enter image description here

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I generally prefer doing things via stylesheets instead of messing with files in $InstallationDirectory. Here's a simple way — in your custom stylesheet (or create a new one), add the following lines:

Cell[StyleData[All, "Working"], DockedCells->{}]

That's it! You're all set now. If you don't know how to add a new style to the stylesheet, see point 1 in this answer.

You can save this new stylesheet and set it to be the default for all notebooks. This can be done by pointing the global option "DefaultStyleDefinitions" in the options inspector to this new stylesheet.

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up vote 21 down vote accepted

OK, something better, without editing files manually. No EULA violation whatsoever.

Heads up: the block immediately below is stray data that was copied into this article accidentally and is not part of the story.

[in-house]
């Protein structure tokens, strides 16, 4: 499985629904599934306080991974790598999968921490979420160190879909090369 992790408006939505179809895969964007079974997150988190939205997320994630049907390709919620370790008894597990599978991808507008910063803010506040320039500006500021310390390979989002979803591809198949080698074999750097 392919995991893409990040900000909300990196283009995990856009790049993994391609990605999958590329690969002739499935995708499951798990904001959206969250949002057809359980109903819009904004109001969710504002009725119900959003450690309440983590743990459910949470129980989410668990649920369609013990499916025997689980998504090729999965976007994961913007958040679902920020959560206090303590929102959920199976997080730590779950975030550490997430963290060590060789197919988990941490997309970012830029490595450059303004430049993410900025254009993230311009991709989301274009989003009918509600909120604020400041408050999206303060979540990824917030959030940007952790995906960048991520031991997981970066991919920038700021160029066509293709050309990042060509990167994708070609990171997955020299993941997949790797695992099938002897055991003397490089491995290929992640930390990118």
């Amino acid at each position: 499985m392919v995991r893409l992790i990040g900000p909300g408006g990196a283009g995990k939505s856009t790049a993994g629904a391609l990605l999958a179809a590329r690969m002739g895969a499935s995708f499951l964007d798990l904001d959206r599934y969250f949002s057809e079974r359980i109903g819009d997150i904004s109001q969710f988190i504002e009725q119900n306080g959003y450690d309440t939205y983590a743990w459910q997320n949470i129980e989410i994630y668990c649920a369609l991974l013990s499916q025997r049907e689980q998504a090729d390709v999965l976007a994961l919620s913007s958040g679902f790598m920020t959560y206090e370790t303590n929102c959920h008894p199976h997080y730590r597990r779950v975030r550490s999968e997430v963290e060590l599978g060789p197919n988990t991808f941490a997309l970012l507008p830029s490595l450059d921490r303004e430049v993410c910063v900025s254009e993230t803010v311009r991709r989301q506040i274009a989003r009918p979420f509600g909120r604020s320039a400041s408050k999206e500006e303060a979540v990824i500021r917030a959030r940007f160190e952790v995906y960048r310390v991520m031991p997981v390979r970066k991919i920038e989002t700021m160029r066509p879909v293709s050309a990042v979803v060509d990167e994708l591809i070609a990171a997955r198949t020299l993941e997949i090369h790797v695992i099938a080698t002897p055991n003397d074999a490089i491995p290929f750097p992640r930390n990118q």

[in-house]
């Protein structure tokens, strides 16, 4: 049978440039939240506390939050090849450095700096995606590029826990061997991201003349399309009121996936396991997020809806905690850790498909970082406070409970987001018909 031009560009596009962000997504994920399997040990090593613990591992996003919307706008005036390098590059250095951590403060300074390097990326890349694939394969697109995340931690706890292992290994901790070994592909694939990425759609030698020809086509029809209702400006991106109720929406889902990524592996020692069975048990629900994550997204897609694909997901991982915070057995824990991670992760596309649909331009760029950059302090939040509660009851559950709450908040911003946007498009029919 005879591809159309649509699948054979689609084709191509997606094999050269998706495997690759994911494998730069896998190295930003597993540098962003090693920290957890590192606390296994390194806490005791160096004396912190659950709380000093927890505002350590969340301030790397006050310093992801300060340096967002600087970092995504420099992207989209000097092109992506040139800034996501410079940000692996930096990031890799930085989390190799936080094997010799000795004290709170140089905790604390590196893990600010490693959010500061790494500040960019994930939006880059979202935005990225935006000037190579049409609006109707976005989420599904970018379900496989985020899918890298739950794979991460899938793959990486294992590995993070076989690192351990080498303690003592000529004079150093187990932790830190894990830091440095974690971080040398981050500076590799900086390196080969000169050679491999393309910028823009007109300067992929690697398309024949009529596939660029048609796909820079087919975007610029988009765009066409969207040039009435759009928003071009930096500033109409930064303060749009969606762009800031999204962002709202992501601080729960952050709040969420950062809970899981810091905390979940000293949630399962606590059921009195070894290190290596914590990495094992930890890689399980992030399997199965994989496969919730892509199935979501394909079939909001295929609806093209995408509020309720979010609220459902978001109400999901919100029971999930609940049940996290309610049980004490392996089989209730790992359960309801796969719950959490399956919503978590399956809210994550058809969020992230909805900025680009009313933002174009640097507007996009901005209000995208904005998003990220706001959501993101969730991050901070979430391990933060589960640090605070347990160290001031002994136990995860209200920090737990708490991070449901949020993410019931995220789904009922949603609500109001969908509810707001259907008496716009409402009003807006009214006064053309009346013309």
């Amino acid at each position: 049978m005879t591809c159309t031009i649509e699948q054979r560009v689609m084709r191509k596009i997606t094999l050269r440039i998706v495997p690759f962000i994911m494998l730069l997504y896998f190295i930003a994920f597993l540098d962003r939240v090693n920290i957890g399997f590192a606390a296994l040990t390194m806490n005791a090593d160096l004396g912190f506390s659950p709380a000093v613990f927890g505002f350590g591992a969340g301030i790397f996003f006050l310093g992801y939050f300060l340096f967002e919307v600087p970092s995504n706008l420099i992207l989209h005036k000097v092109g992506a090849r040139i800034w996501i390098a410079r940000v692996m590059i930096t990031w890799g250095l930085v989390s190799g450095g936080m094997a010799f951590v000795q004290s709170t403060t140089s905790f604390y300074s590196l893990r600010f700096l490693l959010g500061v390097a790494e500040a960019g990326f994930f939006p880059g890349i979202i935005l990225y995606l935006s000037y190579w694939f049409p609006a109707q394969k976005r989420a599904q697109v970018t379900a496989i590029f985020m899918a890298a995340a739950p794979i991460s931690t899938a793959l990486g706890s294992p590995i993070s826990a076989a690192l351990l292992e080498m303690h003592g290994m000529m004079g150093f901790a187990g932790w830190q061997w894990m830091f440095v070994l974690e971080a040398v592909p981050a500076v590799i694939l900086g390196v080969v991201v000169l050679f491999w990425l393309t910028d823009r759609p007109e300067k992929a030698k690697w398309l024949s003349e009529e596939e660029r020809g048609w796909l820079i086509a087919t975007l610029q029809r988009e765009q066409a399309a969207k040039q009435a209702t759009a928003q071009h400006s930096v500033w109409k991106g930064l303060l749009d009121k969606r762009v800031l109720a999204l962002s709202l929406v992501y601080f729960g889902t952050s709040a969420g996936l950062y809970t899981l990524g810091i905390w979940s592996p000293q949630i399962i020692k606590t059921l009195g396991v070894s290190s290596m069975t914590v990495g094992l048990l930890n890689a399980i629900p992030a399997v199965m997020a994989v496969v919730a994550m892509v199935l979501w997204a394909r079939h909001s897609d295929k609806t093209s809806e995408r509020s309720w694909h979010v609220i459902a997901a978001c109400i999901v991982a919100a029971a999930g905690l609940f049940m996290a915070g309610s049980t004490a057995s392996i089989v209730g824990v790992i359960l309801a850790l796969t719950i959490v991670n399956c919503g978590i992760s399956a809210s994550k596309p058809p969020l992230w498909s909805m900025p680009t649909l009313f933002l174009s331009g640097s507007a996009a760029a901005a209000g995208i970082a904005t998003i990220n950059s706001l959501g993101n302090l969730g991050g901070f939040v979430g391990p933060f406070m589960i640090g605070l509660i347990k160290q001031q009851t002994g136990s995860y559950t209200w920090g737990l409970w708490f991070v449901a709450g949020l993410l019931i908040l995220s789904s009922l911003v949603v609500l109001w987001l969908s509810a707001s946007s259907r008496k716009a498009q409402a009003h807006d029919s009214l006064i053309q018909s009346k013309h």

Select Option Inspector in the Format menu:

enter image description here

and change WindowFrame in Window Properties to Generic. Restart Mathematica and the banner has gone. (Actually, all the options for WindowFrame except Normal will remove the banner, but they will also change other aspects of the window's look.)

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Interesting; I thought you would accept the other one. –  Mr.Wizard Oct 21 '12 at 11:04
    
P.S. don't be too upset about the down-votes. People will do what they want but fortunately reason usually wins here (+18/-4), and as you know down votes only cost two points, while up votes give five. –  Mr.Wizard Oct 21 '12 at 11:06
5